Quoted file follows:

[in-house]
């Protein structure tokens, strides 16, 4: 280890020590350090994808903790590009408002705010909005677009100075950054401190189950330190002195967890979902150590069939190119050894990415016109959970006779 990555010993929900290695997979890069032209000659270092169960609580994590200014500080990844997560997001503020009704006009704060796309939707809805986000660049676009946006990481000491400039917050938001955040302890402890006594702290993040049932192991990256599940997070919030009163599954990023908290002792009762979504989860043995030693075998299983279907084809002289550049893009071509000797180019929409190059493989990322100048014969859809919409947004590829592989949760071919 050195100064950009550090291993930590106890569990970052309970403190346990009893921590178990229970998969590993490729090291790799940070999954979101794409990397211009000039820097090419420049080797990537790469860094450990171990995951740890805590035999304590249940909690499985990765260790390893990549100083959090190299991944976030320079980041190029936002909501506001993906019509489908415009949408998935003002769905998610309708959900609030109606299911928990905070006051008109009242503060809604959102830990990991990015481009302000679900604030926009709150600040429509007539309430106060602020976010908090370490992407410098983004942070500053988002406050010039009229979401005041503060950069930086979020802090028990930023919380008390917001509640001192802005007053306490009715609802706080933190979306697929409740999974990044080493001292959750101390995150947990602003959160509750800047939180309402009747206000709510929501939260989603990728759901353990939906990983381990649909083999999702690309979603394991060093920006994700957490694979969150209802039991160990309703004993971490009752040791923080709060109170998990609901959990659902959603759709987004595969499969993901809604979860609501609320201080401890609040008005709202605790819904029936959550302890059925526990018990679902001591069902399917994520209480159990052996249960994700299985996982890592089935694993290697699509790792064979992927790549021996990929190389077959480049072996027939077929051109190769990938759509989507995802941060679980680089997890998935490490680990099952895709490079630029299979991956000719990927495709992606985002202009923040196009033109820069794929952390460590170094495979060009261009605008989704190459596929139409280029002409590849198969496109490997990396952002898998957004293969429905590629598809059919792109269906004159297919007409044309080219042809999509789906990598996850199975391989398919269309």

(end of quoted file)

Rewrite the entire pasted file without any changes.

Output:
[in-house]
């Protein structure tokens, strides 16, 4: 280890020590350090994808903790590009408002705010909005677009100075950054401190189950330190002195967890979902150590069939190119050894990415016109959970006779 990555010993929900290695997979890069032209000659270092169960609580994590200014500080990844997560997001503020009704006009704060796309939707809805986000660049676009946006990481000491400039917050938001955040302890402890006594702290993040049932192991990256599940997070919030009163599954990023908290002792009762979504989860043995030693075998299983279907084809002289550049893009071509000797180019929409190059493989990322100048014969859809919409947004590829592989949760071919 050195100064950009550090291993930590106890569990970052309970403190346990009893921590178990229970998969590993490729090291790799940070999954979101794409990397211009000039820097090419420049080797990537790469860094450990171990995951740890805590035999304590249940909690499985990765260790390893990549100083959090190299991944976030320079980041190029936002909501506001993906019509489908415009949408998935003002769905998610309708959900609030109606299911928990905070006051008109009242503060809604959102830990990991990015481009302000679900604030926009709150600040429509007539309430106060602020976010908090370490992407410098983004942070500053988002406050010039009229979401005041503060950069930086979020802090028990930023919380008390917001509640001192802005007053306490009715609802706080933190979306697929409740999974990044080493001292959750101390995150947990602003959160509750800047939180309402009747206000709510929501939260989603990728759901353990939906990983381990649909083999999702690309979603394991060093920006994700957490694979969150209802039991160990309703004993971490009752040791923080709060109170998990609901959990659902959603759709987004595969499969993901809604979860609501609320201080401890609040008005709202605790819904029936959550302890059925526990018990679902001591069902399917994520209480159990052996249960994700299985996982890592089935694993290697699509790792064979992927790549021996990929190389077959480049072996027939077929051109190769990938759509989507995802941060679980680089997890998935490490680990099952895709490079630029299979991956000719990927495709992606985002202009923040196009033109820069794929952390460590170094495979060009261009605008989704190459596929139409280029002409590849198969496109490997990396952002898998957004293969429905590629598809059919792109269906004159297919007409044309080219042809999509789906990598996850199975391989398919269309």